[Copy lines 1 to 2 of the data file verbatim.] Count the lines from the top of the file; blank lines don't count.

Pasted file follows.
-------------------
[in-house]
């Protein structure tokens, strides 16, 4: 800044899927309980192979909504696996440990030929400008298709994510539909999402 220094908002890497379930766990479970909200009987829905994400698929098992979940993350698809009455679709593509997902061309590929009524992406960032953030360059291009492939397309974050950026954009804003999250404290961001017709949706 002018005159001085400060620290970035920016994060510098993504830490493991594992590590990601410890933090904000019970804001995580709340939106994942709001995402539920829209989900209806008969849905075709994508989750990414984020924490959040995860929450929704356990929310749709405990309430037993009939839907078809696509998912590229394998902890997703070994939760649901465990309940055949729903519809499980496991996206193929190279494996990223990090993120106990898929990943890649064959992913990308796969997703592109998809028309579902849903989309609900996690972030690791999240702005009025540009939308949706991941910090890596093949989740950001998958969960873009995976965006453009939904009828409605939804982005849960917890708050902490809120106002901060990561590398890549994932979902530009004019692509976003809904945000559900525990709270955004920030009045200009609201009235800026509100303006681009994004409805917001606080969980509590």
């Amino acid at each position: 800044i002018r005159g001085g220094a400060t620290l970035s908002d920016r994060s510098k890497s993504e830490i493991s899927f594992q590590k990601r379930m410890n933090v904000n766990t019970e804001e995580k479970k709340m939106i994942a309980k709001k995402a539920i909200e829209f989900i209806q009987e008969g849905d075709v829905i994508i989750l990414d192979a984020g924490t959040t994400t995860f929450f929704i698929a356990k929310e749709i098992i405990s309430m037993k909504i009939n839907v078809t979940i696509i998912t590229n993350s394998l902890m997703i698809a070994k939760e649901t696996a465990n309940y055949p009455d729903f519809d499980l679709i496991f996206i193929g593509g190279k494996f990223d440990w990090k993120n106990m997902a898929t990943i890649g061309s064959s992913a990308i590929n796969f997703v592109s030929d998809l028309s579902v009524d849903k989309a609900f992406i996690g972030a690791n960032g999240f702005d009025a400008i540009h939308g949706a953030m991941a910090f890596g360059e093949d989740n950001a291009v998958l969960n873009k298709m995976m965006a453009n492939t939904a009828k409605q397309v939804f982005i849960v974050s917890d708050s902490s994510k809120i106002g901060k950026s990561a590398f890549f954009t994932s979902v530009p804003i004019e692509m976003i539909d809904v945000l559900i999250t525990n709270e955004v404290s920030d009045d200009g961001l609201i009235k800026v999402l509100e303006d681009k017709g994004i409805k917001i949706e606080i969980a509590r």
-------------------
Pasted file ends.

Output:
[in-house]
């Protein structure tokens, strides 16, 4: 800044899927309980192979909504696996440990030929400008298709994510539909999402 220094908002890497379930766990479970909200009987829905994400698929098992979940993350698809009455679709593509997902061309590929009524992406960032953030360059291009492939397309974050950026954009804003999250404290961001017709949706 002018005159001085400060620290970035920016994060510098993504830490493991594992590590990601410890933090904000019970804001995580709340939106994942709001995402539920829209989900209806008969849905075709994508989750990414984020924490959040995860929450929704356990929310749709405990309430037993009939839907078809696509998912590229394998902890997703070994939760649901465990309940055949729903519809499980496991996206193929190279494996990223990090993120106990898929990943890649064959992913990308796969997703592109998809028309579902849903989309609900996690972030690791999240702005009025540009939308949706991941910090890596093949989740950001998958969960873009995976965006453009939904009828409605939804982005849960917890708050902490809120106002901060990561590398890549994932979902530009004019692509976003809904945000559900525990709270955004920030009045200009609201009235800026509100303006681009994004409805917001606080969980509590």